Last week, I wrote in The Federalist about Brittney Griner, a player for the Phoenix Mercury of the WNBA, who was arrested in Russia in February for possession of a small amount of cannabis oil.

Since then, Griner’s trial is playing out as predicted. In Russia, such cases are tried by judges, not juries, and the rate of acquittal is less than 1%.

It’s hard for Americans to understand why a respectable athlete like Griner should be arrested for possession of a tiny amount of cannabis oil that she maintains is for medical purposes and which would be legal in many parts of the U.S.

However, every country makes its own laws. American notions of public behavior, drug use, sex, and crime have evolved over centuries from our own traditions, as they have in other countries.

For example, in Saudi Arabia, the State Department warns American travelers that “penalties for the import, manufacture, possession, and consumption of alcohol or illegal drugs … are severe. Convicted offenders can expect long jail sentences, heavy fines, public floggings, and deportation. The penalty for drug trafficking is death.”

In Singapore, there are “severe penalties for drug-related charges, including the death penalty or caning” and “mandatory caning (a form of corporal punishment) for certain vandalism offenses.”

Nearly 45 million Americans traveled abroad in 2019, and numbers are already climbing now that COVID-19 is receding. Thousands are arrested every year in foreign countries for various reasons, and a few thousand are in prisons abroad at any one time.

According to a State Department source quoted in The Wall Street Journal in 2017, about 100 of those “are hostages of rogue states and terrorist groups.” The Colombian FARC and Mexican cartels, as well as terrorists and criminal syndicates in many other countries, have kidnapped and killed foreign citizens.

The captors hold them because they want something for their release. Hostage-taking can be a very profitable business. The only way to end it is not to pay ransoms. That way, the hostage has no value.

That hard position comes at a lamentable price. In 1977, the Red Army Faction (aka Baader-Meinhof Gang) kidnapped a rich industrialist and tried to force the German government to release their comrades from prison. Then-German Chancellor Helmut Schmidt refused, and the hostage was killed.

In 2002, while I was a political officer in New Delhi, a Mumbai-based journalist, Daniel Pearl, was brutally killed by terrorists in Pakistan after their demands were not met. Extraordinary efforts by American government agencies to find and free him had not been successful.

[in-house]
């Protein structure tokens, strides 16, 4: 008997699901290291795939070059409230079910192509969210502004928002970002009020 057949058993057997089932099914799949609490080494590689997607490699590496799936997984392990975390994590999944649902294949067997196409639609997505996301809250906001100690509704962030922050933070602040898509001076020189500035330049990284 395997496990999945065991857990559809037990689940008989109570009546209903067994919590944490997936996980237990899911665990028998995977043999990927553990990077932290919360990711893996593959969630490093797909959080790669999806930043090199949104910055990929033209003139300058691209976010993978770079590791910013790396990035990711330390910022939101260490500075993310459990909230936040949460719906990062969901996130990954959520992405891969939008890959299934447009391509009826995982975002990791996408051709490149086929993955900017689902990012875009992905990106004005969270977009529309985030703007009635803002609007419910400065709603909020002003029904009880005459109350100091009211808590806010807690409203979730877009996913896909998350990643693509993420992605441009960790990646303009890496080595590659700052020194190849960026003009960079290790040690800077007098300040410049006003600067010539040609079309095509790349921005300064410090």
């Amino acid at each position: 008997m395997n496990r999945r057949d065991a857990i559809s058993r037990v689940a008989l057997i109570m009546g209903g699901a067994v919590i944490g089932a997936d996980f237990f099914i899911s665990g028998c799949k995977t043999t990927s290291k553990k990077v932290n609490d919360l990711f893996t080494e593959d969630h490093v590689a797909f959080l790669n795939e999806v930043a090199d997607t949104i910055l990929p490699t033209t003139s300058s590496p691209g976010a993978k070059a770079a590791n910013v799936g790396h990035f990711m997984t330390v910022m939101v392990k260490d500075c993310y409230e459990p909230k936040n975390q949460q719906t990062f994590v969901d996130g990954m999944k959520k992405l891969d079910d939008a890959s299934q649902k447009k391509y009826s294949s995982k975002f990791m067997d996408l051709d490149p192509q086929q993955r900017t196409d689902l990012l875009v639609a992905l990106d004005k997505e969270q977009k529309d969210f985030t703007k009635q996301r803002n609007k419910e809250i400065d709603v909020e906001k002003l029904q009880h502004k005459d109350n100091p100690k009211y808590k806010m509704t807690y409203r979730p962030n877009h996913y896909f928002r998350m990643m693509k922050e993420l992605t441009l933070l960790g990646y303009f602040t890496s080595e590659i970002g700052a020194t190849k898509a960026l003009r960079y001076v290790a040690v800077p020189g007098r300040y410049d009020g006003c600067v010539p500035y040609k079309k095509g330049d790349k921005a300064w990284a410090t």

As awful as that was, giving into ransoms would mean that families and the government would be squeezed for every dime and concessions by rogue actors the world over. Pearl’s kidnappers had demanded the release of many imprisoned terrorists and other conditions that could not have been met without putting many more Americans and U.S. interests at risk.

That brings us back to Griner. Though she is a successful basketball player in the U.S., the salaries in the WNBA are not as lucrative as the men’s league, and like others, Griner was supplementing her income by playing professional basketball for a Russian team in the off-season.

She was arrested in February, shortly before the Russian invasion of Ukraine. However, on Jan. 23, the State Department had issued a “do not travel” warning for Russia. State has long warned Americans about the dangers of traveling in that country, noting high conviction rates, draconian sentences, and harsh conditions in prison. 

Griner is being treated in accordance with Russian law, which unlike Arizona law, does not permit medical (or any other) use or possession of marijuana.

In May, the Biden administration declared her “wrongfully detained,” putting her in the same category as Paul Whelan, an American sentenced to 10 years in prison in 2018 for spying—a charge he denies and that the U.S. government also rejects.

The U.S. government distinguishes between Americans arrested and given due process and those who are “wrongfully detained.” In the former case, U.S. embassies and consulates provide consular services, including prison visits, assistance with finding legal counsel, advocating with the host government for fair treatment of prisoners, and protesting any abuse.